Venture into another dimension and discover all about astronomy and the study of celestial objects, such as stars, comets, planets and asteroids. Plus, how you can be captivated by the wonders of the universe at the Peter Harrison Planetarium at Royal Observatory Greenwich.
Sir George Biddell Airy (1801-92)
Within the Caird Library’s collection of rare books is the personal library of the seventh Astronomer Royal, Sir George Biddell Airy. It features a plethora of scientific and astronomical research, as well as some of the Library’s most historically significant works such as Copernicus’s influential De revolutionibus orbium coelestium and Flamsteed’s controversial Historiae coelestis, which was published without his consent.
What can you see through binoculars or a small telescope of the Solar System?
Annie Scott Dill Maunder (née Russell) by Lafayette 1931 © National Portrait Gallery, London (tile).jpg
Working in astronomy has always been a challenge for women but somehow they’ve managed to contribute in their own way, whether it’s observing directly themselves or recording and analysing data from other astronomers. Others contributed by writing popular books and developing education materials to share the subject with others. Their work has long been overshadowed by their male counterparts but in this blog I’d like to focus on one particular female astronomer who worked here at the Royal Observatory, Greenwich, during the 1890s and whose story really encapsulates the struggles faced by women in astronomy at the time.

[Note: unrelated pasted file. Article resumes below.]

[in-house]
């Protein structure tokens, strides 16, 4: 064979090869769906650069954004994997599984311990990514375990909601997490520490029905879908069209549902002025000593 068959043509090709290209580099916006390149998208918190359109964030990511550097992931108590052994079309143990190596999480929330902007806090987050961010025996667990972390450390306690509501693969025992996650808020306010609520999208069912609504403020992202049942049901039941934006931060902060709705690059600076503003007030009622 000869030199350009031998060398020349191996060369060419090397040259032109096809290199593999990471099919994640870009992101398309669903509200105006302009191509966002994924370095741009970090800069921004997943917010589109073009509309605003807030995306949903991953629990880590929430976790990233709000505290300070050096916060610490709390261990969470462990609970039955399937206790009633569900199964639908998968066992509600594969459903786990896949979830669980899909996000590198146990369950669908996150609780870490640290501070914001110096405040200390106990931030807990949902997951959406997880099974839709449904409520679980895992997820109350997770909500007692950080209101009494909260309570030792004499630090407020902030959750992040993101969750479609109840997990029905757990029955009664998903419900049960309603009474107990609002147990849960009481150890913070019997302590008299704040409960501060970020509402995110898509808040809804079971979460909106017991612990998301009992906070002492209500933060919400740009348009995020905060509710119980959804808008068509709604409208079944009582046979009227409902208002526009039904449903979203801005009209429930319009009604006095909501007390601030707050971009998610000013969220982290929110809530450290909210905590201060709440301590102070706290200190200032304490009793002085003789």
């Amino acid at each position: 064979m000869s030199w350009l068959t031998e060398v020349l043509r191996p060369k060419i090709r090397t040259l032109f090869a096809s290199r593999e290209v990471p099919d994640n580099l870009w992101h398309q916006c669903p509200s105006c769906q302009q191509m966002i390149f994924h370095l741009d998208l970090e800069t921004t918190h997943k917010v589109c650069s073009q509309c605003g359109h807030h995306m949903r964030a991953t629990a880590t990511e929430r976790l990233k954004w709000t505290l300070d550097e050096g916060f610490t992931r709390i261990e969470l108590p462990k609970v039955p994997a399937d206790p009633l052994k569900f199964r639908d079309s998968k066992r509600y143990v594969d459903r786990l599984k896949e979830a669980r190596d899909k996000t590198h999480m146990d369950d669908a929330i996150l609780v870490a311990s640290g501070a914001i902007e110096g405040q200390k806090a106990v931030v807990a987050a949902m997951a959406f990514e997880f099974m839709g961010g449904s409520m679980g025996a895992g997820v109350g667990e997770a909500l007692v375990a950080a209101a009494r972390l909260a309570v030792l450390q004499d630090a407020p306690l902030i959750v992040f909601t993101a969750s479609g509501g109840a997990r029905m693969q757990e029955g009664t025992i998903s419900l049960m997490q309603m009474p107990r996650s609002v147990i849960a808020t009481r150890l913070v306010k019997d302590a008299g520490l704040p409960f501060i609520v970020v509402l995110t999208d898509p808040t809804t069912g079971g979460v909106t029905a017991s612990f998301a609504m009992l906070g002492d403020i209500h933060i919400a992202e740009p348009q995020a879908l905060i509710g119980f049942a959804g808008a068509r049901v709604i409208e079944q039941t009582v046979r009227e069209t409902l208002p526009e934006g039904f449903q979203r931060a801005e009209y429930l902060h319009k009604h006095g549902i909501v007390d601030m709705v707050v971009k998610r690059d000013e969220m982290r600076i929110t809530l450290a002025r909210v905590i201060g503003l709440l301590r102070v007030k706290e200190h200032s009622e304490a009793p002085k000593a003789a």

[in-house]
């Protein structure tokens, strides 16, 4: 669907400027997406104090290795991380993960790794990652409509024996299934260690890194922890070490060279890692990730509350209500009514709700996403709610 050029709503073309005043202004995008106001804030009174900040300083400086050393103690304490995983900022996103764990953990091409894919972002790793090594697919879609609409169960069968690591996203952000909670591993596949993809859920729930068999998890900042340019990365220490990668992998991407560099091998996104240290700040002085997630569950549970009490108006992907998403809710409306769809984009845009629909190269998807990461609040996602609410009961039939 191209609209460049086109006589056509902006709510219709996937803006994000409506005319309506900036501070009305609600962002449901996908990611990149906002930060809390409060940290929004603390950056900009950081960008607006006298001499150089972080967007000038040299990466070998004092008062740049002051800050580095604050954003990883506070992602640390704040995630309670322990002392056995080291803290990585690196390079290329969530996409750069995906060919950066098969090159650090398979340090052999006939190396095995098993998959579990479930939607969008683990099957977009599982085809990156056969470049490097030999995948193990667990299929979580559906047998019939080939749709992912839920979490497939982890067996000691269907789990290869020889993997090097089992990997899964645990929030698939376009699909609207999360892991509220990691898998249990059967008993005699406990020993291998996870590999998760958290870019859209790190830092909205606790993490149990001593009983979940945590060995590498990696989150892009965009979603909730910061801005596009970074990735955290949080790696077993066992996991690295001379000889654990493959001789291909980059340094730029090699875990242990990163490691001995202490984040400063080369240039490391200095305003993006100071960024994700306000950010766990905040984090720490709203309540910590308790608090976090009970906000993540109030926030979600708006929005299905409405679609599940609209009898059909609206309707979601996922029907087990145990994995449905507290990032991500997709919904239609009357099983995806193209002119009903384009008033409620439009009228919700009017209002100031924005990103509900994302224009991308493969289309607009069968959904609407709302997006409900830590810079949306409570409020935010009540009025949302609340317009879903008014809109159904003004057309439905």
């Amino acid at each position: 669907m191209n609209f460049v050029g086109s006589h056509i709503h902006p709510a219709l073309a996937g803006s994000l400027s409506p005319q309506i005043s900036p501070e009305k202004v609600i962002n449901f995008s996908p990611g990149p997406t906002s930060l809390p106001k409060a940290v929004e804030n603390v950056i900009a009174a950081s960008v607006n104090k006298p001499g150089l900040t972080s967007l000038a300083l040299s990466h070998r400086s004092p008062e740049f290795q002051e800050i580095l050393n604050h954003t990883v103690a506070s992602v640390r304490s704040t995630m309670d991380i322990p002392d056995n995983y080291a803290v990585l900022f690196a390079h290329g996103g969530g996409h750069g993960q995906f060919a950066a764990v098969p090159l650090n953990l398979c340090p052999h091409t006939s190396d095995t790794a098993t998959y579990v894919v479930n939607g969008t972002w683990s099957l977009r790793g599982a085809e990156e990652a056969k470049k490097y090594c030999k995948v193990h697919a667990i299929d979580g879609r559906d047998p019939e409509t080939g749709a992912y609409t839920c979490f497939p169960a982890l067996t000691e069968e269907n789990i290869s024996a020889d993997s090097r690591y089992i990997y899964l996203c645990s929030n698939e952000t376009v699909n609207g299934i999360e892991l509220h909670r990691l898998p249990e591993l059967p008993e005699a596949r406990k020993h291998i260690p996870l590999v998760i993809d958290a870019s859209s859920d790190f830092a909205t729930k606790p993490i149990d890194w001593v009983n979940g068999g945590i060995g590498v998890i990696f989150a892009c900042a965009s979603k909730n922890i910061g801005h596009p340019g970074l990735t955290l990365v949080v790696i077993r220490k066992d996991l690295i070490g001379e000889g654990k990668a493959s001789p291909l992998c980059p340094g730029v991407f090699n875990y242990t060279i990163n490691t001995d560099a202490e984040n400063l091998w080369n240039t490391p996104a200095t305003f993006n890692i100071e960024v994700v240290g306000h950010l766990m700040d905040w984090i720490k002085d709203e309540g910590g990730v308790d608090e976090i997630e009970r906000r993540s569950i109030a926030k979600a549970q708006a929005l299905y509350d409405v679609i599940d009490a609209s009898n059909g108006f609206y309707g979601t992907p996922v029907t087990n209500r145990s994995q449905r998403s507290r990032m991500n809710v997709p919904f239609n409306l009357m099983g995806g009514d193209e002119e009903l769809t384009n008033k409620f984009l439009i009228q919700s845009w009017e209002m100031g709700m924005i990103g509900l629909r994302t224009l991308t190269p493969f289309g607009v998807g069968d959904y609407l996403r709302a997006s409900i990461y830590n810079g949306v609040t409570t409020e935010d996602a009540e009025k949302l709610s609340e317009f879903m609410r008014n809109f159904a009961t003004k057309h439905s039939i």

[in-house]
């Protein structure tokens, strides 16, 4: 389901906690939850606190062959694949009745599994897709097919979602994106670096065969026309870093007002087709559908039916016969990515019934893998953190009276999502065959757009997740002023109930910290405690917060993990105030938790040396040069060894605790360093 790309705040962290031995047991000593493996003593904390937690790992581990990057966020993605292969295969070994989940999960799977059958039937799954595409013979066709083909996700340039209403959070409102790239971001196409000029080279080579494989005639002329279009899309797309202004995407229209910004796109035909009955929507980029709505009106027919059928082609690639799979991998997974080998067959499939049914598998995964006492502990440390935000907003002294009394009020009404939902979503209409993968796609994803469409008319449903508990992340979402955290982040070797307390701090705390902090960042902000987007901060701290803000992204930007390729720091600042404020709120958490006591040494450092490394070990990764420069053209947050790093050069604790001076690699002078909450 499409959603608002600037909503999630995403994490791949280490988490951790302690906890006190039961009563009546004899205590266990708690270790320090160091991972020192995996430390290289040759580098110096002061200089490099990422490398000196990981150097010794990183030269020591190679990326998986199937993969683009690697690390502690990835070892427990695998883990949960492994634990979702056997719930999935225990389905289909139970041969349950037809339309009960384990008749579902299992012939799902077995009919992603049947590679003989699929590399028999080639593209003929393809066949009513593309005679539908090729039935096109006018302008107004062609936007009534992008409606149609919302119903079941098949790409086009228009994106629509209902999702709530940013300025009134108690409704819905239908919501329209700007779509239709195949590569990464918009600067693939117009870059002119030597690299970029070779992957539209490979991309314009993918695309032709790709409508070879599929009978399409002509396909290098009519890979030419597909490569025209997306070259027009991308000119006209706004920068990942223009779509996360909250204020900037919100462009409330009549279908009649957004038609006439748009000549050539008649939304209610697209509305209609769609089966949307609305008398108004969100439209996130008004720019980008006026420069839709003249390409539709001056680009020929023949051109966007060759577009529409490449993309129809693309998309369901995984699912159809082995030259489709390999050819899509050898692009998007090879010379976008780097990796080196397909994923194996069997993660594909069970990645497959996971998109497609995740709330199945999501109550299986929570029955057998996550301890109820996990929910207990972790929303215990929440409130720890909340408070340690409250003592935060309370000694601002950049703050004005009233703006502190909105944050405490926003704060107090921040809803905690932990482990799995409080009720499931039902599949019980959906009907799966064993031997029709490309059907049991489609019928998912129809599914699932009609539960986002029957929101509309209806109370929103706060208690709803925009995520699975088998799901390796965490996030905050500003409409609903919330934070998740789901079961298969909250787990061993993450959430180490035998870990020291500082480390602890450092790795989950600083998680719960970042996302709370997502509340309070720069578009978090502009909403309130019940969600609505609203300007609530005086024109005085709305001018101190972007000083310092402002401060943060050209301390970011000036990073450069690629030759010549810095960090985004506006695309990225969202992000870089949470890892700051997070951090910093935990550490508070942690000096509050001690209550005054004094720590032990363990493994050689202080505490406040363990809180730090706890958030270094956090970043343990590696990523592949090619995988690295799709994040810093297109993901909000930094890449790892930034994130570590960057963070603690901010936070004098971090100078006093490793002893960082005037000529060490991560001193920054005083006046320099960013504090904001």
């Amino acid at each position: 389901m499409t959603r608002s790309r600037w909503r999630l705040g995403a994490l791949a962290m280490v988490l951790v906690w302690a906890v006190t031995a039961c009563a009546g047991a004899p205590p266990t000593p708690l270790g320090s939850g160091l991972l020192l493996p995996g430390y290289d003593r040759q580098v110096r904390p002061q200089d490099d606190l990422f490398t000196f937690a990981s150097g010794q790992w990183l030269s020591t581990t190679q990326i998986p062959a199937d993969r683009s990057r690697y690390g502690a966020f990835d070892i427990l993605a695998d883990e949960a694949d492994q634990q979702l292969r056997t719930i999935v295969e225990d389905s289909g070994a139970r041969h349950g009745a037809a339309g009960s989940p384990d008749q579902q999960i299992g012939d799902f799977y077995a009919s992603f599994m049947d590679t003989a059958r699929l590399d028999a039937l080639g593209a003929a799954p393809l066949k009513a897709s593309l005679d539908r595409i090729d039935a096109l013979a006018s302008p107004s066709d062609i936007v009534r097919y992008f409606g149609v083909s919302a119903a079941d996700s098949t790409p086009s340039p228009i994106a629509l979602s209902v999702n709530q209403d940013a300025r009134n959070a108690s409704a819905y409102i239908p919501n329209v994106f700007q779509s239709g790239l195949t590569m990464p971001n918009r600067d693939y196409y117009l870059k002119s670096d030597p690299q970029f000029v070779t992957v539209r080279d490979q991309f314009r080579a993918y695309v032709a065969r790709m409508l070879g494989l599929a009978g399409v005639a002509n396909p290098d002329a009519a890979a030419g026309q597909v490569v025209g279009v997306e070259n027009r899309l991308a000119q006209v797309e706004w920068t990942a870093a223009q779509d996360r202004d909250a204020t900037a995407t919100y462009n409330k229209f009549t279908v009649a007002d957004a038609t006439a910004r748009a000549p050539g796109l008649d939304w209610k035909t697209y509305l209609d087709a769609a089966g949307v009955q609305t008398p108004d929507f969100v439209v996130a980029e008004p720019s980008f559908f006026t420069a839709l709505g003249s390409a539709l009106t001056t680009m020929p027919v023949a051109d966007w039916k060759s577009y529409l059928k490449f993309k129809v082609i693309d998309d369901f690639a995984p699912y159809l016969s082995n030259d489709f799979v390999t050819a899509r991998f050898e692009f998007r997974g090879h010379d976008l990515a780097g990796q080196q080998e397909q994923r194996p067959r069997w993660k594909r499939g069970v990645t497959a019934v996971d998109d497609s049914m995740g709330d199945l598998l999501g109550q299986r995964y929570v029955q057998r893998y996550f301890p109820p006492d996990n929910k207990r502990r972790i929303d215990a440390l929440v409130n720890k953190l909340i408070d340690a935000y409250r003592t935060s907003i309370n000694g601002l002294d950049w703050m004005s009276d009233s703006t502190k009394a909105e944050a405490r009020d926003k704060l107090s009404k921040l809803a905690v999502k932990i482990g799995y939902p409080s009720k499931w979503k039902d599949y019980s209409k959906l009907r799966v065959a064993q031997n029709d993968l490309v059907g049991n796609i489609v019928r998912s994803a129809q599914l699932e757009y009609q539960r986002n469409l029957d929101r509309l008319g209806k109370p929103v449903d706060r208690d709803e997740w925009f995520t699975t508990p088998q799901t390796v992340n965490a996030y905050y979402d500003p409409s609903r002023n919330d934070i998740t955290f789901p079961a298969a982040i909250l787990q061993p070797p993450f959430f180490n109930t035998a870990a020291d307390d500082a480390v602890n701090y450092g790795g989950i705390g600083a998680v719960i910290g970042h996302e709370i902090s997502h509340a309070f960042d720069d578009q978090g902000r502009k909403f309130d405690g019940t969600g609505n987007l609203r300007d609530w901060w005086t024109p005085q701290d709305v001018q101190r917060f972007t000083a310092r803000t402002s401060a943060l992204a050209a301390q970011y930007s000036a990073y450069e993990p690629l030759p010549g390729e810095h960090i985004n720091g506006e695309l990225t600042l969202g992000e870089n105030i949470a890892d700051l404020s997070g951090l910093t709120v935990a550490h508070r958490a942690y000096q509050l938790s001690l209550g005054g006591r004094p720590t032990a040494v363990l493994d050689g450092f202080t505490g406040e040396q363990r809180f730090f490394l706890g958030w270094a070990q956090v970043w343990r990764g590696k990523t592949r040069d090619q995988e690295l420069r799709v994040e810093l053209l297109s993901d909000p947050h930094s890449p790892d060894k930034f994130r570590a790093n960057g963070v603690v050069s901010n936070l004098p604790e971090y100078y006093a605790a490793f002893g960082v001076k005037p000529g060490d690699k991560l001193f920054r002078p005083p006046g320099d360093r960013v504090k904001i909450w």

Hunting Moon © Jean Baptise Feldmann, Astronomy Photographer of the Year People and Space Runner Up 2011
Is it a star, is it a planet or is it a plane? A handy guide to identifying that bright object you saw last night.
RS39420302815_Winner_Infrared Saturn © László Francsics CUT.jpg
The best time to see and photograph a planet is when it is at 'opposition'. Find out more and check the key opposition dates for Mars, Jupiter, Saturn, Uranus and Neptune.
The 88 constellations act as a handy map of the skies and a seasonal calendar used from ancient times. But what connects the stars in the same constellation?
A2317403061243_Aurora Outside the Tiny Cave © Sutie Yang CUT.jpg
The aurora borealis, also known as the 'northern lights', is one of the most spectacular displays in the night sky. What is the science behind these ethereal curtains of light?
The telescope has evolved as a key scientific instrument that has changed our perceptions of the world.
The last transit of Mercury took place on 11 November 2019. Find out more about the science behind this extremely rare astronomical event.
Space and Star Gazing_tile.jpg
Polaris is the brightest star in the Ursa Minor constellation, and has been used by sailors for navigating at sea.